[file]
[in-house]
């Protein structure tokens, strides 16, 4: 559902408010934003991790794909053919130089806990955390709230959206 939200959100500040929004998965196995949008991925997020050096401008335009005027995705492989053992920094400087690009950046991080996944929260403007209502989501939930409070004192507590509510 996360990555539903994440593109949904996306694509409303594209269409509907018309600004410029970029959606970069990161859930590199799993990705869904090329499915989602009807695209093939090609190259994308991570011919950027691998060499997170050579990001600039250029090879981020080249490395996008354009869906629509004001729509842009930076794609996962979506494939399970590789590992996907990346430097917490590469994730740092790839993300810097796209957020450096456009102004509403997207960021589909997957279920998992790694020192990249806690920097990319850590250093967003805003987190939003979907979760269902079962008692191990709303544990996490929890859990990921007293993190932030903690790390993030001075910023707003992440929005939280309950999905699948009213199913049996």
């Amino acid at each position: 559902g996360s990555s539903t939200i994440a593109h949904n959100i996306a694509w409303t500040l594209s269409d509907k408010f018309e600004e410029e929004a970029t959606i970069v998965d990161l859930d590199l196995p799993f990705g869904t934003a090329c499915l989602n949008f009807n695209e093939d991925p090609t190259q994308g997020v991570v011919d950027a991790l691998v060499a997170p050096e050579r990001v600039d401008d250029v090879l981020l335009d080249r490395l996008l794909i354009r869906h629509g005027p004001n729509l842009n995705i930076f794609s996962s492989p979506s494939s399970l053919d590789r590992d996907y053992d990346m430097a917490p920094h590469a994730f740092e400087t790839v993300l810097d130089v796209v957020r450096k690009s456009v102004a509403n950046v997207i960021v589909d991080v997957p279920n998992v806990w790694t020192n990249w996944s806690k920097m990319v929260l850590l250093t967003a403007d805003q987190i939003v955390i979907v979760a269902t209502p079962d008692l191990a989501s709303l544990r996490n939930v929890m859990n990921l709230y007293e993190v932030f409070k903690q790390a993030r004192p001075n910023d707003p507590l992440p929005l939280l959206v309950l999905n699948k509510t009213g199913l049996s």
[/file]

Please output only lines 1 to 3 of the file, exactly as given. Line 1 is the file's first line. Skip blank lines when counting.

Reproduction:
[in-house]
């Protein structure tokens, strides 16, 4: 559902408010934003991790794909053919130089806990955390709230959206 939200959100500040929004998965196995949008991925997020050096401008335009005027995705492989053992920094400087690009950046991080996944929260403007209502989501939930409070004192507590509510 996360990555539903994440593109949904996306694509409303594209269409509907018309600004410029970029959606970069990161859930590199799993990705869904090329499915989602009807695209093939090609190259994308991570011919950027691998060499997170050579990001600039250029090879981020080249490395996008354009869906629509004001729509842009930076794609996962979506494939399970590789590992996907990346430097917490590469994730740092790839993300810097796209957020450096456009102004509403997207960021589909997957279920998992790694020192990249806690920097990319850590250093967003805003987190939003979907979760269902079962008692191990709303544990996490929890859990990921007293993190932030903690790390993030001075910023707003992440929005939280309950999905699948009213199913049996």
């Amino acid at each position: 559902g996360s990555s539903t939200i994440a593109h949904n959100i996306a694509w409303t500040l594209s269409d509907k408010f018309e600004e410029e929004a970029t959606i970069v998965d990161l859930d590199l196995p799993f990705g869904t934003a090329c499915l989602n949008f009807n695209e093939d991925p090609t190259q994308g997020v991570v011919d950027a991790l691998v060499a997170p050096e050579r990001v600039d401008d250029v090879l981020l335009d080249r490395l996008l794909i354009r869906h629509g005027p004001n729509l842009n995705i930076f794609s996962s492989p979506s494939s399970l053919d590789r590992d996907y053992d990346m430097a917490p920094h590469a994730f740092e400087t790839v993300l810097d130089v796209v957020r450096k690009s456009v102004a509403n950046v997207i960021v589909d991080v997957p279920n998992v806990w790694t020192n990249w996944s806690k920097m990319v929260l850590l250093t967003a403007d805003q987190i939003v955390i979907v979760a269902t209502p079962d008692l191990a989501s709303l544990r996490n939930v929890m859990n990921l709230y007293e993190v932030f409070k903690q790390a993030r004192p001075n910023d707003p507590l992440p929005l939280l959206v309950l999905n699948k509510t009213g199913l049996s």